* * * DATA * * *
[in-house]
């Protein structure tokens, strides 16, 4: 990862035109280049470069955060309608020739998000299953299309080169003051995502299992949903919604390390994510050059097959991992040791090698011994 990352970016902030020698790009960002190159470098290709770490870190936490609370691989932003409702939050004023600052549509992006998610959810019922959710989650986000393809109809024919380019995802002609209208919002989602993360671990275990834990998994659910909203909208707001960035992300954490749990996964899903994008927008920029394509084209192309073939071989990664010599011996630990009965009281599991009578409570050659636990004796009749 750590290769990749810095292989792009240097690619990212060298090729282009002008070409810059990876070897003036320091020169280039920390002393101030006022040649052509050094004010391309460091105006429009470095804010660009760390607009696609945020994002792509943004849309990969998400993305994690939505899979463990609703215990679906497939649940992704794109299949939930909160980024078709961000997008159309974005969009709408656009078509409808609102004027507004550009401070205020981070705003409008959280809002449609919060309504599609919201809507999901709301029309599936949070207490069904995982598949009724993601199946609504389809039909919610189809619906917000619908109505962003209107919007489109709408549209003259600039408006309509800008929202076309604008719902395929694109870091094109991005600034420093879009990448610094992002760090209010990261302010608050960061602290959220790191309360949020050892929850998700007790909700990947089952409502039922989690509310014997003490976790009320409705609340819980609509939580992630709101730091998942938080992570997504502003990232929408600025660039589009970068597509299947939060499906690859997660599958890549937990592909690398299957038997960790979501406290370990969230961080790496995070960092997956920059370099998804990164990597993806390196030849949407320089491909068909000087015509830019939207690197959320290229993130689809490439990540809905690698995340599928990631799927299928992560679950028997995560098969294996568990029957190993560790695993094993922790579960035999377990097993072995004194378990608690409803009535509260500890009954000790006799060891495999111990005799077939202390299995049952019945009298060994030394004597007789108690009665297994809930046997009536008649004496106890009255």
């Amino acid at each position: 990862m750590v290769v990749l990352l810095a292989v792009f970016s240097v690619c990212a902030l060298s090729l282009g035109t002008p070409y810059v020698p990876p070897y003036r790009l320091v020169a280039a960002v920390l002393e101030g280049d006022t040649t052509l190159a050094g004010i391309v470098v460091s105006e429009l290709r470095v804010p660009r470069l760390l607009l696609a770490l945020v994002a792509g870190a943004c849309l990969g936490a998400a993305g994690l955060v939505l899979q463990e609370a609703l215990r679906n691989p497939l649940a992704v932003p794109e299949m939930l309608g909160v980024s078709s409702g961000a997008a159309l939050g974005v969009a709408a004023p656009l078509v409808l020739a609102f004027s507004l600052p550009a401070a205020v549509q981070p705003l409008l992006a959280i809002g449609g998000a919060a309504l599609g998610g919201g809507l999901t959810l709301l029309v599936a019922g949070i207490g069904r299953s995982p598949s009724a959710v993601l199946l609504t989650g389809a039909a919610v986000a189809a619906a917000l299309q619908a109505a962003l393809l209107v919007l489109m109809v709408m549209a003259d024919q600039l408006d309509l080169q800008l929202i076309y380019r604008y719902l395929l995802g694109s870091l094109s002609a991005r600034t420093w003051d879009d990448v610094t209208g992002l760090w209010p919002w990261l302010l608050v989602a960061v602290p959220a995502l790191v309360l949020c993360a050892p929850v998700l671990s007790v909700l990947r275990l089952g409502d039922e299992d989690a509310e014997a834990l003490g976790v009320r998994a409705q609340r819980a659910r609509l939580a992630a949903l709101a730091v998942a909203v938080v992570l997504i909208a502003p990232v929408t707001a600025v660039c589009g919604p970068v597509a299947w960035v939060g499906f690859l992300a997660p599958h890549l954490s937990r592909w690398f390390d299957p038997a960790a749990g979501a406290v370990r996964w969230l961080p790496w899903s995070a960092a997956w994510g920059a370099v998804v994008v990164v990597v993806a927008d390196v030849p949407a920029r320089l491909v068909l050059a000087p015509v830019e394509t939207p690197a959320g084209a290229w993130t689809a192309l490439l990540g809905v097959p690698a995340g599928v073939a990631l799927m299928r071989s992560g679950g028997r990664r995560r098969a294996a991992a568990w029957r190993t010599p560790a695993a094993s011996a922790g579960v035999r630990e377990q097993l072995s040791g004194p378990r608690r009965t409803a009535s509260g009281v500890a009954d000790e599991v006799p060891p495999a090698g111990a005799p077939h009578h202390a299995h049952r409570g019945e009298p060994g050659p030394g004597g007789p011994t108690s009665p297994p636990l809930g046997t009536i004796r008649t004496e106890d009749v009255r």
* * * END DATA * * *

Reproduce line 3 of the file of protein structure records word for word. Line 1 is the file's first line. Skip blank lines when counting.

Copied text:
């Amino acid at each position: 990862m750590v290769v990749l990352l810095a292989v792009f970016s240097v690619c990212a902030l060298s090729l282009g035109t002008p070409y810059v020698p990876p070897y003036r790009l320091v020169a280039a960002v920390l002393e101030g280049d006022t040649t052509l190159a050094g004010i391309v470098v460091s105006e429009l290709r470095v804010p660009r470069l760390l607009l696609a770490l945020v994002a792509g870190a943004c849309l990969g936490a998400a993305g994690l955060v939505l899979q463990e609370a609703l215990r679906n691989p497939l649940a992704v932003p794109e299949m939930l309608g909160v980024s078709s409702g961000a997008a159309l939050g974005v969009a709408a004023p656009l078509v409808l020739a609102f004027s507004l600052p550009a401070a205020v549509q981070p705003l409008l992006a959280i809002g449609g998000a919060a309504l599609g998610g919201g809507l999901t959810l709301l029309v599936a019922g949070i207490g069904r299953s995982p598949s009724a959710v993601l199946l609504t989650g389809a039909a919610v986000a189809a619906a917000l299309q619908a109505a962003l393809l209107v919007l489109m109809v709408m549209a003259d024919q600039l408006d309509l080169q800008l929202i076309y380019r604008y719902l395929l995802g694109s870091l094109s002609a991005r600034t420093w003051d879009d990448v610094t209208g992002l760090w209010p919002w990261l302010l608050v989602a960061v602290p959220a995502l790191v309360l949020c993360a050892p929850v998700l671990s007790v909700l990947r275990l089952g409502d039922e299992d989690a509310e014997a834990l003490g976790v009320r998994a409705q609340r819980a659910r609509l939580a992630a949903l709101a730091v998942a909203v938080v992570l997504i909208a502003p990232v929408t707001a600025v660039c589009g919604p970068v597509a299947w960035v939060g499906f690859l992300a997660p599958h890549l954490s937990r592909w690398f390390d299957p038997a960790a749990g979501a406290v370990r996964w969230l961080p790496w899903s995070a960092a997956w994510g920059a370099v998804v994008v990164v990597v993806a927008d390196v030849p949407a920029r320089l491909v068909l050059a000087p015509v830019e394509t939207p690197a959320g084209a290229w993130t689809a192309l490439l990540g809905v097959p690698a995340g599928v073939a990631l799927m299928r071989s992560g679950g028997r990664r995560r098969a294996a991992a568990w029957r190993t010599p560790a695993a094993s011996a922790g579960v035999r630990e377990q097993l072995s040791g004194p378990r608690r009965t409803a009535s509260g009281v500890a009954d000790e599991v006799p060891p495999a090698g111990a005799p077939h009578h202390a299995h049952r409570g019945e009298p060994g050659p030394g004597g007789p011994t108690s009665p297994p636990l809930g046997t009536i004796r008649t004496e106890d009749v009255r």